Marshal.FinalReleaseComObject() releases the underlying COM interface pointer.
GC.Collect() and GC.WaitForPendingFinalizers() causes the finalizer for a COM wrapper to be called, which calls FinalReleaseComObject().
So what makes no sense is to do it both ways. Pick one or the other.
The trouble with explicitly calling FinalReleaseComObject() is that it will only work when you call it for all the interface pointers. The Office program will keep running if you miss just one of them. That's very easy to do, especially the syntax sugar allowed in C# version 4 makes it likely. An expression like
range = sheet.Cells[1, 1], very common in Excel interop code. There's a hidden Range interface reference there that you never explicitly store anywhere. So you can't release it either.
That's not a problem with GC.Collect(), it can see them. It is however not entirely without trouble either, it will only collect and run the finalizer when your program has no reference to the interface anymore. Which is definitely what's wrong with your second snippet. And which tends to go wrong when you debug your program, the debugger extends the lifetime of local object references to the end of the method. Also the time you look at Taskmgr and yell "die dammit!"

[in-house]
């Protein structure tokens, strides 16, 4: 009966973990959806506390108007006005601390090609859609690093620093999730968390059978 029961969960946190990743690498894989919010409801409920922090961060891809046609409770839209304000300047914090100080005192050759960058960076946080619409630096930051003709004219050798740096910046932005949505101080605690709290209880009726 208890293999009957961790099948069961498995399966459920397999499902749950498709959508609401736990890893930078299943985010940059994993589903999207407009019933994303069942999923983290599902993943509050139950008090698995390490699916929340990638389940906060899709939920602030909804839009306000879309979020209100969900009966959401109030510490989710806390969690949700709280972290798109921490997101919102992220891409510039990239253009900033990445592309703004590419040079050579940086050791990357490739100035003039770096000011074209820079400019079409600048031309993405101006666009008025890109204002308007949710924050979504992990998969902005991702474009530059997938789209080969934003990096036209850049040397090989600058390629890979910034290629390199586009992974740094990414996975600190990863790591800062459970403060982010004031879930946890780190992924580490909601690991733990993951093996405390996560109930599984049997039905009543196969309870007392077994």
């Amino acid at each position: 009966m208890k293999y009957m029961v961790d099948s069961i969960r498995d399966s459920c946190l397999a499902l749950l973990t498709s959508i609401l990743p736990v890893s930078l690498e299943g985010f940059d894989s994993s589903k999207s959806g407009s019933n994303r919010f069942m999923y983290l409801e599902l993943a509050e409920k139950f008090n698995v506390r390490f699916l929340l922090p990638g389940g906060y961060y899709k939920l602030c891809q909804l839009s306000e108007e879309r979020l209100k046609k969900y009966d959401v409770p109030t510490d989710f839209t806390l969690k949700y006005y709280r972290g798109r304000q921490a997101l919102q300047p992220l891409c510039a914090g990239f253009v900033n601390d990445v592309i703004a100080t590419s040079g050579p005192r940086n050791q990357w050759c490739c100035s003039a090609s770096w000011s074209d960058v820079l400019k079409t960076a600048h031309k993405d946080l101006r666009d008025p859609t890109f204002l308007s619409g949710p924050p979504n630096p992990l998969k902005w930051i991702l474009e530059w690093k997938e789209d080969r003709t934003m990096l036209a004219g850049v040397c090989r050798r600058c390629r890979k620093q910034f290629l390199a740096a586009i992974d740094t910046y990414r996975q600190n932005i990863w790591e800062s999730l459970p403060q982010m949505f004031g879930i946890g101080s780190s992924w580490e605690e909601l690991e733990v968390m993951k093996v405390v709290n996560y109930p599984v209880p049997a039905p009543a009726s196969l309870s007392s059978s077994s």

The usual advice for GC.Collect() applies here as well. Keep your program running and perform work. The normal thing happens, you'll trigger a garbage collection and that releases the COM wrappers as well. And the Office program will exit. It just doesn't happen instantly, it will happen eventually.